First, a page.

Reforming the civil service — for all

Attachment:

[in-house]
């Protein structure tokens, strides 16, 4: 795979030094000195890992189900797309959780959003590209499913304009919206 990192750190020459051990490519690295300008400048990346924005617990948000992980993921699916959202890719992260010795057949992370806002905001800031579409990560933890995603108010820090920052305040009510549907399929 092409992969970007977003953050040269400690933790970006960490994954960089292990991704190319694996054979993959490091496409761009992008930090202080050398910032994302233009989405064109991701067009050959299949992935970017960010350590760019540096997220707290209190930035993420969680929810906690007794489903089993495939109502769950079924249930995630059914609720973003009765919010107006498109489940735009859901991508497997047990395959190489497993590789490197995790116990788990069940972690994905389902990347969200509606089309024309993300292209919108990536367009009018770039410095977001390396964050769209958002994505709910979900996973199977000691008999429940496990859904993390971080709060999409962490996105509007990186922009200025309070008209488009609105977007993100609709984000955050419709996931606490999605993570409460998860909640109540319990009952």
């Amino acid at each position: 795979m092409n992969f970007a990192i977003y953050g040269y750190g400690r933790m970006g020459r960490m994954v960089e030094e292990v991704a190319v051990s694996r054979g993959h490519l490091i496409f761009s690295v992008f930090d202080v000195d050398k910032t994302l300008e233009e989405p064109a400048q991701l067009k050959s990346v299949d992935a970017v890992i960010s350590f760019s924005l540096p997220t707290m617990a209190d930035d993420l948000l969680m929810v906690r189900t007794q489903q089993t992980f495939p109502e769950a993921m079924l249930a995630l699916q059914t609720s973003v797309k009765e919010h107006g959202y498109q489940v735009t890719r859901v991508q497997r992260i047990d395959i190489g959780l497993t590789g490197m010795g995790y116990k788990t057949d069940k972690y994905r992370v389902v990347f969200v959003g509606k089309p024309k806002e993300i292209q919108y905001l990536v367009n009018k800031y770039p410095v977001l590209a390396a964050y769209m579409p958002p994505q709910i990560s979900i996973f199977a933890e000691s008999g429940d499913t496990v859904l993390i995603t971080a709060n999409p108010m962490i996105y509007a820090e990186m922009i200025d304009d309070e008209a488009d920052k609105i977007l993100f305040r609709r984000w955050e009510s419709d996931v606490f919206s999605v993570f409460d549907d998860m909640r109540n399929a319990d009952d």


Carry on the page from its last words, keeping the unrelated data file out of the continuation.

The off-the-agenda parliamentary debate yesterday consolidated the impression that Greece’s political parties still largely cling to the harmful preconception that the civil service constitutes the spoils of party warfare. The end product of this mentality is an overloaded state apparatus that has fallen far short of fulfilling its role. There is little doubt that Greece’s civil service administration is a mess. Typically, pre-election periods see no shortage of radical reform pledges. In a bid to accentuate his reformist intentions, conservative party leader and current Prime Minister Costas Karamanlis promised to «reinvent the state.» Sixteen months later, the facts have yet to vindicate his words. The truth is the problems of civil administration cannot be solved by rebuilding the system from scratch. But it could definitely take some radical reform. And it is on this level that the government, any government, must be judged by the voters. For certain, the conservative administration has inherited a very tough situation. Its performance has so far been remarkable but insufficient in light of the urgency of the current conundrum. If it wants to succeed, the administration must intensify its efforts and step up its pace. If the past is any guide, legal measures alone will not do. Strict legislation often fails in actual practice with regard to age criteria and staff promotions. An important measure was the appointment of top civil servants for specific periods of time (hence making them immune to political changeovers) as well as the introduction of a staff assessment process. In practice, however, the measures failed to produce the expected outcomes. The Socialist opposition is accusing the government of hijacking the civil service but it is clear that restoring some sort of equilibrium was necessary. In fact, it is a question of political culture. In Greece’s political system, governments do not have the maturity to resist the temptation of manipulating the state apparatus – with the appointment of political acolytes as well. Instead of trading barbs and accusations, political parties should try to modernize the civil service administration with remedies that are based on consensus and meritocracy. After all, this is what is in the national interest.

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